Dennis Holt and Ann Holt Individually, and Dennis Holt Real Estate v. Daryl Robertson and Selena Robertson--Appeal from 84th District Court of Hutchinson County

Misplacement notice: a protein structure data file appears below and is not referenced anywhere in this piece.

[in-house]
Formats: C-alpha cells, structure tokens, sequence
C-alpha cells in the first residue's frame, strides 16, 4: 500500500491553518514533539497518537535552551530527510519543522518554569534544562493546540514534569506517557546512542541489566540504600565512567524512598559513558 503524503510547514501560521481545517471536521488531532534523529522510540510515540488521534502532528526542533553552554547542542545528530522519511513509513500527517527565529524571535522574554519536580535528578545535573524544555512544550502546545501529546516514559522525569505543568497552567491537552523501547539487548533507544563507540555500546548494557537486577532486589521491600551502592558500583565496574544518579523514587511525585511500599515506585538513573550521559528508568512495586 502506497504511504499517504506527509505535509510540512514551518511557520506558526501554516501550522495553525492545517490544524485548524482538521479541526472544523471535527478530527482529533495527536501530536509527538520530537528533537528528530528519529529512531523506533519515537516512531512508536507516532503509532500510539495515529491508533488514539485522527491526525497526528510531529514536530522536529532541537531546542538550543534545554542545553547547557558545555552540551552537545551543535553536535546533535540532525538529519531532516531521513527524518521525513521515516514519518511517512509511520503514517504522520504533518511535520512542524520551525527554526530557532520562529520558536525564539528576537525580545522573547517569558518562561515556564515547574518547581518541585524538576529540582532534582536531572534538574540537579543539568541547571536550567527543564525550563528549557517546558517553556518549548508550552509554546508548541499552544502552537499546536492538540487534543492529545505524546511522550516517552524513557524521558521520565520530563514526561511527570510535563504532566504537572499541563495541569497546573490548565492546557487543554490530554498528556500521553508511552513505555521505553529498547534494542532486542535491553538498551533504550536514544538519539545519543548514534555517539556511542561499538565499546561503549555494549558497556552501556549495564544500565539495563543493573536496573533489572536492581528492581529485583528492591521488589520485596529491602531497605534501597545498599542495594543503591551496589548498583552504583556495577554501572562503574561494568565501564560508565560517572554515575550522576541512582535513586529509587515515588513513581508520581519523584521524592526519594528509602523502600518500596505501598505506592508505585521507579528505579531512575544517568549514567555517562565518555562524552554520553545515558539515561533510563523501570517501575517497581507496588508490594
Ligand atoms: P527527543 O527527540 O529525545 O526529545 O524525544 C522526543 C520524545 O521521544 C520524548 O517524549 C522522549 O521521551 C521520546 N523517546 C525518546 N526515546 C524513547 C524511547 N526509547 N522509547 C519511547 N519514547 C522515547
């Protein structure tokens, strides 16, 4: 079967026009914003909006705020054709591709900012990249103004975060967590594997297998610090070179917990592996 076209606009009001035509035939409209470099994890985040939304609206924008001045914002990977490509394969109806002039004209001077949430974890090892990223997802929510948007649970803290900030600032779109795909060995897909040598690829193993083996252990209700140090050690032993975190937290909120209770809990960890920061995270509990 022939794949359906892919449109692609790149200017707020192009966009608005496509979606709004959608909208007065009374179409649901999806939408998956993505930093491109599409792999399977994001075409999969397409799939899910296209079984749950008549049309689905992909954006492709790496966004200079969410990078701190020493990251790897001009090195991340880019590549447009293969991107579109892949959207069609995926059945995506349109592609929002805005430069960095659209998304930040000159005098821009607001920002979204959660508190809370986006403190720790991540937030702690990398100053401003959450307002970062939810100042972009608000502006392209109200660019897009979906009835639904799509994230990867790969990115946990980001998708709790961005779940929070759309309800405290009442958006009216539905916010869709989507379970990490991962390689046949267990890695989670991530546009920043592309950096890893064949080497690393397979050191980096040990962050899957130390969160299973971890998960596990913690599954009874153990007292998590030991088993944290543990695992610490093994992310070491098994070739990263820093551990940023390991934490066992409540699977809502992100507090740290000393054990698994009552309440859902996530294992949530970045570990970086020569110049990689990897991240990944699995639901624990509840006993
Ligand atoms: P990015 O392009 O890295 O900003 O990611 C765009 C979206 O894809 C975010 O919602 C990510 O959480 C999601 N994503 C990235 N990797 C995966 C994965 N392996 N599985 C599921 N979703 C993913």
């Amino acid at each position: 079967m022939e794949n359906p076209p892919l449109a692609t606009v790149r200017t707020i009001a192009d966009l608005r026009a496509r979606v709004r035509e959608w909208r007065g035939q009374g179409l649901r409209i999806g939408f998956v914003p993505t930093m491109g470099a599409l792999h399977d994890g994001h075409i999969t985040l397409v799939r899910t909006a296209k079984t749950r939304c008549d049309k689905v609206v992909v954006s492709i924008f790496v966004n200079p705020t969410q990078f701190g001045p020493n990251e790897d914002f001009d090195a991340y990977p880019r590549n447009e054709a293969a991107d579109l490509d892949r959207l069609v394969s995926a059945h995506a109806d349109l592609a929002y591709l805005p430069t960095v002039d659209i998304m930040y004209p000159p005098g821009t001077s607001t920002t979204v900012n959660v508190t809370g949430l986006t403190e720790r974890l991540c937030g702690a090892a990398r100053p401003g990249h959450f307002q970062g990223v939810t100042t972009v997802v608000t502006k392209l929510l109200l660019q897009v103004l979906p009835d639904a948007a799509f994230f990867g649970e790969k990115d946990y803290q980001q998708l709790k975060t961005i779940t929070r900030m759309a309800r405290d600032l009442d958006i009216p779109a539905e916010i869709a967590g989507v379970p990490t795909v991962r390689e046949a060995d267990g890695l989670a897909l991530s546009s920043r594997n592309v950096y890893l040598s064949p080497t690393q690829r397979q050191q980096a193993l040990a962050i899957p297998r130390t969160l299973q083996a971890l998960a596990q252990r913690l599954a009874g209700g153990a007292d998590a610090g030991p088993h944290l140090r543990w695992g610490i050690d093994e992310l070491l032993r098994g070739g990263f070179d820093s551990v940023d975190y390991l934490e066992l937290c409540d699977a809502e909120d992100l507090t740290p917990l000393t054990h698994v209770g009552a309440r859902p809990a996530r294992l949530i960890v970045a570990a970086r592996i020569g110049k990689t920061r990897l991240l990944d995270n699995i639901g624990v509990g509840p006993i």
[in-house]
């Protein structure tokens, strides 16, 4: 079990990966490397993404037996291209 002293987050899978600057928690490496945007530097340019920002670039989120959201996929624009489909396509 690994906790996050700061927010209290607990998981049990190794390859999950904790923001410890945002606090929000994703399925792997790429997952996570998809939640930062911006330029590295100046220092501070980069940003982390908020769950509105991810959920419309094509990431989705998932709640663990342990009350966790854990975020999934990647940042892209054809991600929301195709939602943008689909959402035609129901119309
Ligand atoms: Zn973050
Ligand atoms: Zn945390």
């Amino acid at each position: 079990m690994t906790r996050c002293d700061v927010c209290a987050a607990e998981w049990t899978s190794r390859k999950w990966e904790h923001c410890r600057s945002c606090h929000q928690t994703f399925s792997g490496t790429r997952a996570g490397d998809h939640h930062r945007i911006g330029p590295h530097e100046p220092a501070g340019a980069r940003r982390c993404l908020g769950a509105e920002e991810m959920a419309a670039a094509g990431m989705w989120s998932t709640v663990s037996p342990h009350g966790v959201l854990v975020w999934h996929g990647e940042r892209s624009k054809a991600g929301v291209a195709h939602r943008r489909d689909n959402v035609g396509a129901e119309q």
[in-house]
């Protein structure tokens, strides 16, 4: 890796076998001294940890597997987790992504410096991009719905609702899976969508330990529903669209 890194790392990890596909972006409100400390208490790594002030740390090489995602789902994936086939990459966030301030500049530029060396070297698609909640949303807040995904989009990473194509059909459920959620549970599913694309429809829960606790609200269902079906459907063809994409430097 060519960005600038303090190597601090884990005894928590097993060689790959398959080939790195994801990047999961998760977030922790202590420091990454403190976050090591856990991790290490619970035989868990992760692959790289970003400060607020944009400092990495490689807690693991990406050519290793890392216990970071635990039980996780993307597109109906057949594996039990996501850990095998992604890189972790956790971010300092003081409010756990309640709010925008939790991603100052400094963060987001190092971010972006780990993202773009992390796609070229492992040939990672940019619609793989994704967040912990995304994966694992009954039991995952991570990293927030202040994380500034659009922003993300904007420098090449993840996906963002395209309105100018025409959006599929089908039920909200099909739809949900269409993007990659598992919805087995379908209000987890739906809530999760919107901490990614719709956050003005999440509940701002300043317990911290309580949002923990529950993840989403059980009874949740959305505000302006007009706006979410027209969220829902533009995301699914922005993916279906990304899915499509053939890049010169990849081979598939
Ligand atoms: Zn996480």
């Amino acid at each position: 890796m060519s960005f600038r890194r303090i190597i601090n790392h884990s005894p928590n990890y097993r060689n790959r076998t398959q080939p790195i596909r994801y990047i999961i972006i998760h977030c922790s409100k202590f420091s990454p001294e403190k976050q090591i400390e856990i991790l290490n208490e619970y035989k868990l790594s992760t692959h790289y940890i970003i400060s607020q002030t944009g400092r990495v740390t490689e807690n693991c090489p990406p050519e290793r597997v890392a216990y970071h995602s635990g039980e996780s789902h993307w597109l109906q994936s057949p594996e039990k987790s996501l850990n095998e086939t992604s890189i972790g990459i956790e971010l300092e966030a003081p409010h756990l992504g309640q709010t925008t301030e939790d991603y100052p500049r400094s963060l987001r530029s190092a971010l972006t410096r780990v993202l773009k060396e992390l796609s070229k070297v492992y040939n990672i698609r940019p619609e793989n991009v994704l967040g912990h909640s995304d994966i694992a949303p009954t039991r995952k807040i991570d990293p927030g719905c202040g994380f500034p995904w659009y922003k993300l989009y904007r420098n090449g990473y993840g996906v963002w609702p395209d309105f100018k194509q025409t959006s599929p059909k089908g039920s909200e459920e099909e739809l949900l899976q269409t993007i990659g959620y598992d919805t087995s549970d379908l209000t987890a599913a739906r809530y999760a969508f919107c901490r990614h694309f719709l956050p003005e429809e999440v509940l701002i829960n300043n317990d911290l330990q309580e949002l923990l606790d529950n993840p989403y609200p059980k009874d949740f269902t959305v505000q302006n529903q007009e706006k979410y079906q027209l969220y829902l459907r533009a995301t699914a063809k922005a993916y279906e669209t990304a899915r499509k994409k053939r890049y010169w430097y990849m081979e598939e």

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NO. 07-06-0220-CV IN THE COURT OF APPEALS FOR THE SEVENTH DISTRICT OF TEXAS AT AMARILLO PANEL A MAY 21, 2008 ______________________________ DENNIS HOLT, INDIVIDUALLY AND D/B/A DENNIS HOLT REAL ESTATE AND ANN HOLT, APPELLANTS V. DARYL ROBERTSON AND SELENA ROBERTSON, APPELLEES ________________________________ FROM THE 84TH DISTRICT COURT OF HUTCHINSON COUNTY, TEXAS NO. 35,814; HONORABLE RICHARD DAMBOLD, JUDGE1 _______________________________ Before CAMPBELL and HANCOCK and PIRTLE, JJ. MEMORANDUM OPINION This dispute involves the rescission of an executed real estate sales contract pertaining to the purchase and sale of a residence in Hutchinson County, Texas. The 1 Sitting by assignment. sellers and Appellants herein, Dennis Holt, Individually and d/b/a Dennis Holt Real Estate, and Ann Holt, seek to have this Court reverse the judgment which ordered the rescission of that contract and awarded the purchasers and Appellees herein, Daryl Robertson and Selena Robertson, recovery of the consideration paid pursuant thereto. Appellants contend the (1) evidence is legally and factually insufficient to support the jury s findings of fraud and fraud in the inducement, (2) trial court abused its discretion in granting Appellees the remedy of rescission, and (3) trial court erred in allowing recovery based upon an inappropriate theory of damages for misrepresentation. We affirm. Background In January of 2002, Appellants entered into a contract to sell their residence of thirtyone years to Appellees for $255,000. Pursuant to this contract, Appellants delivered to Appellees a Seller s Disclosure Notice as required by ยง 5.008 of the Texas Property Code. The disclosure notice revealed, among other things, the presence of driveway cracks, broom closet tile floor cracks, and previous water penetration into the residence. As was their right under the contract, Appellees retained a licensed real estate inspector to inspect the property. The inspection of the residence was completed prior to closing and Appellees were given a report from the inspector. The sale closed on February 27, 2002; however, by agreement of the parties, Appellants retained possession of the residence until April 15, 2002. Shortly thereafter, Appellees moved into the residence. After moving into the residence, Appellees began 2 experiencing various problems. For the first few days that Appellees were in the residence, they noticed a strong odor. Over the next few months, they experienced problems with the sewer system and the heating and air conditioning system. During this period of time, they also learned that water had previously penetrated the sub-floor heating and air conditioning ducts as well as a floor safe located within the residence. Appellees further learned that Appellants had filed an insurance claim for sewage backup. Appellees experienced sewage backups and based upon a post-closing plumbing inspection they learned that sewage was seeping into the soil under the residence due to a leak in the drain pipe. Appellees also discovered the presence of mold and observed the accumulation of foilladen dust.2 Concerned about their health, Appellees vacated the residence after approximately ten months. In September of 2003, they brought the underlying action against Appellants seeking rescission and recovery of damages. At trial, a jury found Appellants had committed a fraud against Appellees and had fraudulently induced them into entering into the contract of sale. The jury also found that Appellees own negligence caused the incident in question, and that Appellees caused 40% of any damages that they might have suffered. The jury further found damages totaling $29,855.49. The trial court then ordered a rescission of the contract of sale and ordered Appellants to return the consideration paid, plus interest from the date of filing 2 A mold inspector, employed by Appellees, evaluated the interior of the house and concluded that there was no risk to humans and mold remediation was not necessary. However, it was discovered that the foil-laden dust was originating from deteriorating airsupply ducts. 3 Plaintiff s Original Petition. The trial court did not award any recovery based upon the jury s findings of negligence and damages. I. Is the Evidence Legally and Factually Sufficient to Support the Jury Findings? In response to Question 1, the jury found that Appellants fraudulently induced the Appellees into signing the contract in question; and, in Question 8, the jury found that Appellants had committed a fraud against Appellees. Based upon these findings, the trial court entered judgment rescinding the contract and ordering that the parties be restored to their pre-contract status. In their first issue, Appellants contend the judgment must be reversed because the evidence supporting the jury s findings is legally and factually insufficient. We disagree. A. Multiple Basis for Relief Granted Appellees fraud and fraudulent inducement claims were based upon two general categories of alleged misrepresentation: (1) affirmative representations that were false, and (2) existence of material facts that were not disclosed. The elements of a cause of action based upon a false affirmative representation are: (1) that a representation was made; (2) the representation was material; (3) the representation was false; (4) when the representation was made, the speaker either knew it was false or made it recklessly without any knowledge of the truth and as a positive assertion; (5) the speaker made the representation with the intent that the other party should act upon it; (6) the party acted in 4 reliance on the representation; and (7) the party suffered injury as a result thereof. In re FirstMerit Bank, N.A., 52 S.W.3d 749, 758 (Tex. 2001); Ernst & Young v. Pacific Mut. Life Ins. Co., 51 S.W.3d 573, 577 (Tex. 2001). The elements of fraud by nondisclosure are: (1) concealment or failure to disclose a fact; (2) the fact was material; (3) the nondisclosing party had a duty to disclose the fact to the complaining party; (4) the nondisclosing party knew the complaining party was ignorant of the fact and the complaining party did not have an equal opportunity to discover the fact; (5) by failing to disclose the fact, the nondisclosing party intended to induce the complaining party to take some action or refrain from acting; (6) the complaining party relied upon the nondisclosing party s nondisclosure; and (7) the complaining party was injured as a result of acting without knowledge of the undisclosed fact. Bradford v. Vento, 48 S.W.3d 749, 754-55 (Tex. 2001). Because the jury s response to Questions 1 and 8 could be based up either an affirmative representation or nondisclosure, the jury s findings will not be overturned on appeal if it is sustainable under either basis. Furthermore, because the judgment granting rescission could be based upon either the jury s findings of fraud or fraudulent inducement, unless otherwise inappropriate, the judgment will not be reversed if it is supportable under either theory. B. Standard of Review When both legal and factual sufficiency challenges are raised on appeal, the reviewing court must first examine the legal sufficiency of the evidence. See Glover v. Tex. 5 Gen. Indemnity Co., 619 S.W.2d 400, 401 (Tex. 1981). In conducting a legal sufficiency review, we must consider the evidence in the light most favorable to the verdict and indulge ever reasonable inference that supports the verdict. City of Keller v. Wilson, 168 S.W.3d 802, 821-22 (Tex. 2005). That is to say, this Court must credit favorable evidence if reasonable jurors could and disregard contrary evidence unless reasonable jurors could not. Id. at 827. The trier of fact is the sole judge of the credibility of the witnesses and of the weight to be given to their testimony. Id. at 819. The reviewing court may not substitute its judgment for that of the jury, so long as the evidence falls within the zone of reasonable disagreement. Id. at 822. But if the evidence allows only one inference, neither the jurors nor the reviewing court may disregard it. Id. The evidence is legally sufficient if it would enable reasonable and fair-minded people to reach the verdict under review. Id. at 827. In reviewing a legal sufficiency issue, we may sustain the challenge only when (a) there is a complete absence of evidence of a vital fact, (b) the court is barred by rules of law or of evidence from giving weight to the only evidence offered to prove a vital fact, (c) the evidence offered to prove a vital fact is no more than a mere scintilla of evidence, or (d) the evidence conclusively establishes the opposite of the vital fact in question. Id. at 810; King Ranch, Inc. v. Chapman, 118 S.W.3d 742, 751 (Tex. 2003), cert. denied, 541 U.S. 1030, 124 S.Ct. 2097, 158 L.Ed.2d 711 (2004). 6 In reviewing factual sufficiency, the reviewing court must consider, examine, and weigh the entire record, considering both the evidence in favor of, and contrary to, the challenged findings. Maritime Overseas Corp. v. Ellis, 971 S.W.2d 402, 406-07 (Tex. 1998), cert. denied, 525 U.S. 1017, 119 S.Ct. 541, 142 L.Ed.2d 450 (1998). In doing so, the court no longer considers the evidence in the light most favorable to the finding; instead, the court considers and weighs all the evidence, and sets aside the disputed finding only if it is so contrary to the great weight and preponderance of the evidence as to be clearly wrong and unjust. Id. at 407. C. Analysis 1. Legal Sufficiency Appellants contend the jury s fraud and fraudulent inducement findings cannot withstand a legal sufficiency analysis because there is a complete absence of evidence of a vital fact, to-wit: Appellants misrepresentation of a material fact or knowledge of a material fact not disclosed to Appellees in the pre-closing contract process. Appellants further contend that, prior to closing, Appellees were aware of some of the complained of defects, thereby conclusively establishing the opposite of a vital fact in question, to-wit: reliance upon the alleged misrepresentation or nondisclosure. Thus, Appellants challenge the legal sufficiency of the evidence supporting the false representation and/or nondisclosure and reliance elements of the jury s fraud findings. See FirstMerit Bank, 52 S.W.3d at 758. 7 a. False Representations Appellees contend Appellants represented that there were new sewer lines installed. In response, Appellants contend they merely represented that the sewer lines were replaced from the street to the house, where new clean-out plugs had been installed in both the original sewer line and a subsequently installed sewer line which was established when they added-on a new bathroom in the 1980s. A post-closing inspection confirmed that there was a sewer line from the bathroom addition to the main sewer line, but that there were not two distinct sewer lines connected to the city main. The inspection further established that neither sewer line was new. Because this evidence would enable reasonable and fair-minded jurors to find that Appellants made an affirmative representation of a material fact that subsequently proved to be false, the evidence of a false representation was legally sufficient. b. Nondisclosure of Material Facts Appellees also contend Appellants failed to disclose problems with the sewer. Specifically, they offered evidence that the sewer line was damaged and leaking, thereby allowing raw sewage to seep into the soil beneath the house. Appellees offered evidence that the leaking sewer line caused the residence to have a foul odor and that Appellants may have been aware of those odors because they took affirmative steps during the sales negotiation process to mask the odor by burning candles. Furthermore, Appellees offered 8 evidence that Appellants had experienced previous plumbing problems and had even filed an insurance claim for damages caused by sewage backup. Appellees further contended that Appellants had failed to disclose problems with the heating and air conditioning duct work. Appellees offered evidence that the duct work had been damaged by water penetration. The duct work was a sub-floor system that contained evidence of deterioration due to the presence of water. There were both rust and water stains within the system and the foil lined duct work was shedding foil particles that were circulated into the residence whenever the system was running. Appellants contend that their disclosure statement revealed previous water penetration. However, evidence was presented that the water penetration referenced in the Seller s Disclosure Statement was in reference to water that entered the residence from the back door. Appellants denied knowledge of these undisclosed defects. In an effort to establish that they were unaware of these defects, they relied heavily upon the pre-closing inspection conducted on behalf of Appellees. While the inspection report does support an inference, albeit marginal, that Appellants were unaware of any latent defects prior to closing, it does not conclusively establish that fact. Appellants knowledge, or lack thereof, of an undisclosed defect was a fact question to be resolved by the trier of fact. Where the jury s determination is not against the great weight and preponderance of the evidence, any argument that Appellants were unaware of an undisclosed defect must be resolved in 9 favor of the fact finder. The evidence was legally sufficient to establish that Appellants failed to disclose a material fact that they were under a duty to disclose. c. Reliance Appellants also contend that the jury s fraud and fraudulent inducement findings cannot withstand a legal sufficiency analysis because the evidence conclusively establishes the opposite of the vital fact in question, to-wit: Appellees reliance upon the misrepresentation or failure to disclose. In this regard, Appellants contend Appellees were either aware of the complained of misrepresentation, or that they had an opportunity to discover the undisclosed defect when they exercised their contractual right to have the premises inspected prior to closing. The Seller s Disclosure Notice did not put Appellees on notice of the absence of new sewer lines, the leaking sewer line, or the prior water penetration into the heating and air conditioning duct work. Appellees contend, and we agree, that their pre-closing inspection report s failure to disclose defects does not give rise to an inference that they had any preclosing knowledge of those defects. Likewise, the repairs recommended by the inspection report, specifically the recommendation that the heating and air conditioning system was not functioning or needed repair, do not give rise to an inference that Appellees were aware of the condition of the sewer lines or heating and air conditioning duct work. Finally, the disclaimers contained in the inspection report concerning the non-performance of tests beyond the scope of the inspection (e.g. hydro-static testing of sewer lines, and mold and 10 air-quality testing) does not raise an inference of anything relevant to the determination of the reliance element of the jury s fraud findings. Reasonable and fair-minded jurors could have found that Appellees relied upon Appellants misrepresentations and that they acted without knowledge of undisclosed material facts. Appellants legal sufficiency contention is overruled. 2. Factual Sufficiency Appellees argue that Appellants factual sufficiency point is not preserved for appeal because it was not raised in a motion for new trial. See Tex. R. Civ. P. 324(b)(2); Cecil v. Smith, 804 S.W.2d 509, 510 (Tex. 1991) (motion for new trial is a prerequisite to factual sufficiency complaint on appeal in a jury case). We agree. Appellants factual sufficiency contention is overruled. Having overruled both the legal and factual sufficiency contentions, issue one is overruled. II. Did the Trial Court Abuse its Discretion in Ordering Rescission? A. Rescission Judicial rescission is an equitable remedy that seeks to set aside an otherwise legal contract due to fraud, mistake, or for some other reason when it is necessary to avoid unjust enrichment of the non-complaining party to the contract, so that the parties thereto may be restored, insofar as is possible, to the status or position they were in prior to 11 execution of the contract. Isaacs v. Bishop, No. 06-05-0092-CV, 2008 WL 680795, *5 (Tex.App. Texarkana March 14, 2008, no pet. h.). As between the parties, a contract subject to rescission is not void, but is voidable. After performance of the contract, the transaction remains voidable, and rescission remains a viable option, so long as the status quo of the parties prior to entry of the contract can be restored. Until the transaction has been rescinded, the parties remain in the position they were in after performance of the contract but prior to the rescission, i.e., in the context of an executed real estate sales contract, the grantee has the right to possession of the property and the grantor has no interest in the property. Terry v. Baskin, 27 S.W.2d 857 (Tex.Civ.App. Austin 1930), rev d on other grounds, 44 S.W.2d 929 (Tex. 1932). Rescission is a harsh remedy generally not favored by the courts, and it will not be granted where other relief is available unless the relative equities, when weighed by the court, clearly favor the party seeking rescission. Little v. Kennedy, 195 S.W.2d 255, 260 (Tex.App. Amarillo 1946, writ ref d n.r.e.). When contemplating the remedy of rescission, the trial court must weigh several factors to determine whether a party s request for rescission should be granted, including, but certainly not limited to: (1) probability of irreparable damage to the requesting party in the absence of relief; (2) possibility of harm to the non-complaining party if the requested relief is granted; (3) the status quo of the parties, i.e., whether they are presently in or can be placed in the status or position they were in prior to execution of the contract; (4) whether any retained benefits can be restored to the other party; (5) whether rescission will in fact restore the parties to their former 12 position; (6) whether the party seeking rescission has clean hands ; (7) whether the complaining party has another adequate remedy at law; and (8) the public interest. Isaacs, 2008 WL 680795, *5; Davis v. Estridge, 85 S.W.3d 308, 310 (Tex.App. Tyler 2001, pet. denied). To be entitled to rescission, a party must plead and prove the absence of an adequate remedy at law. See Davis, 85 S.W.3d at 310; Ryan v. Collins, 496 S.W.2d 205, 209 (Tex.Civ.App. Tyler 1973, writ ref d n.r.e.); Chenault v. County of Shelby, 320 S.W.2d 431, 433 (Tex.Civ.App. Austin 1959, writ ref d n.r.e.). Furthermore, the party requesting rescission must show that either there are no retained benefits received under the contract which are not being restored to the other party, or that there are equitable considerations that obviate the need for restoration of the status quo. Isaacs, 2008 WL 680795, at *5. An inability to return the parties to their pre-contract positions is only one factor that should be considered in determining whether rescission would be equitable. Id. Likewise, the clean hands of the party seeking rescission is only a factor for the trial court to consider. See Schenck v. Halliday Real Estate, Inc., 803 S.W.2d 361, 367 (Tex.App. Fort Worth 1990, no writ). Therefore, in order to be entitled to rescission of a transaction involving real property, the party seeking rescission must, as condition precedent, first return, or offer to 13 return either the property3 or the purchase price received for it,4 together with the value of any benefit derived from its possession.5 A party will not be permitted to repudiate the transaction and, at the same time, retain the benefits received. Where rescission of a transaction results in a return of the property, equity requires that the parties be made whole for such matters as placing valuable improvements on the property,6 expenditures for insurance, taxes, and repairs.7 B. Standard of Review The decision to allow rescission lies strictly within the sound discretion of the trial court. Issacs, 2008 WL 680795, at *5. The decision of the trial court to grant the equitable remedy of rescission should not be disturbed in the absence of a showing that the court abused its discretion. Davis, 85 S.W.3d at 310. Therefore, the determinative question is whether the trial court abused its discretion when it granted Appellees request for rescission. The test for an abuse of discretion is not whether, in the opinion of the reviewing court, the facts present an appropriate case for rescission; rather, it is a question 3 Johnson v. Cherry, 726 S.W.2d 4, 8 (Tex. 1987); Davis v. Estridge, 85 S.W.3d 308, 311 (Tex.App. Tyler 2001, pet. denied). 4 Bozeman v. Folliott, 556 S.W.2d 608, 614 (Tex.Civ.App. Corpus Christi 1977, writ ref d n.r.e.). 5 Davis, 85 S.W.3d at 311. 6 Wilson v. Martinez, 74 S.W.2d 308, 311 (Tex.Civ.App. El Paso 1934, no writ). 7 Dean v. Dean, 214 S.W. 505, 509 (Tex.Civ.App. 1919, no writ). 14 of whether the trial court s decision was arbitrary or unreasonable because the court acted without reference to any guiding rules and principles. See Carpenter v. Cimarron Hydrocarbons Corp., 98 S.W.3d 682, 687 (Tex. 2002). The mere fact that this Court may have decided the question differently does not demonstrate such an abuse. Downer v. Aquamarine Operators, Inc., 701 S.W.2d 238, 242 (Tex. 1985). C. Analysis Appellants contend that Appellees are not entitled to the remedy of rescission because Appellees did not come into court with clean hands. In support of this argument, Appellants contend Appellees negligence, as found by the jury, was a proximate cause of their damages and, therefore, evidence of their unclean hands. In response, Appellees contend that Appellants fraud precludes them from invoking the clean hands doctrine. As previously stated, the clean hands of the party seeking rescission is but one factor that the trial court must consider in determining the relative equitable position of the parties. Furthermore, the jury s finding of negligence pertains to an apportionment of post-closing monetary damages and does not pertain to the fraud that forms the basis for Appellees rescission claim. Under the facts of this case, we cannot say that the lack of clean hands by Appellees was such that the trial court abused its discretion by granting rescission. Appellants further contend that Appellees failed to give notice of rescission or restore or offer to restore the status quo because Appellees demanded (1) return of the consideration paid, plus (2) the cost of repairs made. A party requesting rescission may 15 recover the reasonable cost of repairs made to the property being returned. Therefore, the demand made by Appellees was nothing more that what they were entitled to under the law. Under these facts, we cannot say the trial court abused its discretion in finding that Appellees did give notice of their intent to seek rescission and did not breach the equitable maxim of restoration of the status quo. Next, Appellants contend Appellees failed to offer to compensate them for the ownership benefits such as the fair rental value of the property during their possession. In order to do equity, the trial court was required to consider the time value of benefits derived by each party during the period of time from execution of the contract to rescission. Any inequity arising from the lapse of time should be considered and adjusted by the court as a part of the rescission order. Davis, 85 S.W.3d at 311. The judgment entered by the trial court did award Appellees the time value of the consideration they paid at closing (viz. $261,228.60) by awarding pre-judgment interest from the date of filing suit until the date of judgment. Therefore, from the date of closing until the date of filing suit, Appellees received the ownership benefit of the property and Appellants received the ownership benefit of the consideration paid. Furthermore, the trial court did not give Appellees credit for the repairs they made to the property prior to their claim for rescission. Under these circumstances, we cannot say that the trial court did not consider the benefits derived by each party, nor can we say that the court abused its discretion by offsetting these amounts. Accordingly, we cannot say that the trial court 16 failed to do equity or that it was an abuse of discretion to order the rescission of the real estate contract in question. Consequently, issue two is overruled. III. Is the Jury Finding of Damages Supported by a Proper Damage Theory? A suit for rescission depends upon disaffirmance of the underlying contract and it invokes the equitable jurisdiction of the court; whereas an action to recover damages for a breach of contract is based upon affirmance of the underlying contract and does not address the equitable jurisdiction of the court. Branham v. Short, 526 S.W.2d 639, 641 (Tex.Civ.App. Fort Worth 1975, no writ). Rescission of a contract involving the sale of real property is an equitable remedy used as a substitute for monetary damages when such damages would be inadequate. Isaacs, 2008 WL 680795, at *5. Because the trial court did not award and Appellees do not seek recovery of damages based upon the jury findings, we pretermit consideration of Appellants third issue pertaining to an alleged improper measure of damages. While we are mindful of this contention, our disposition of Appellants first two issues eliminates the necessity that we consider issue three.8 Conclusion Accordingly, the trial court s judgment is affirmed. Patrick A. Pirtle Justice 8 Tex. R. App. P. 47.1. 17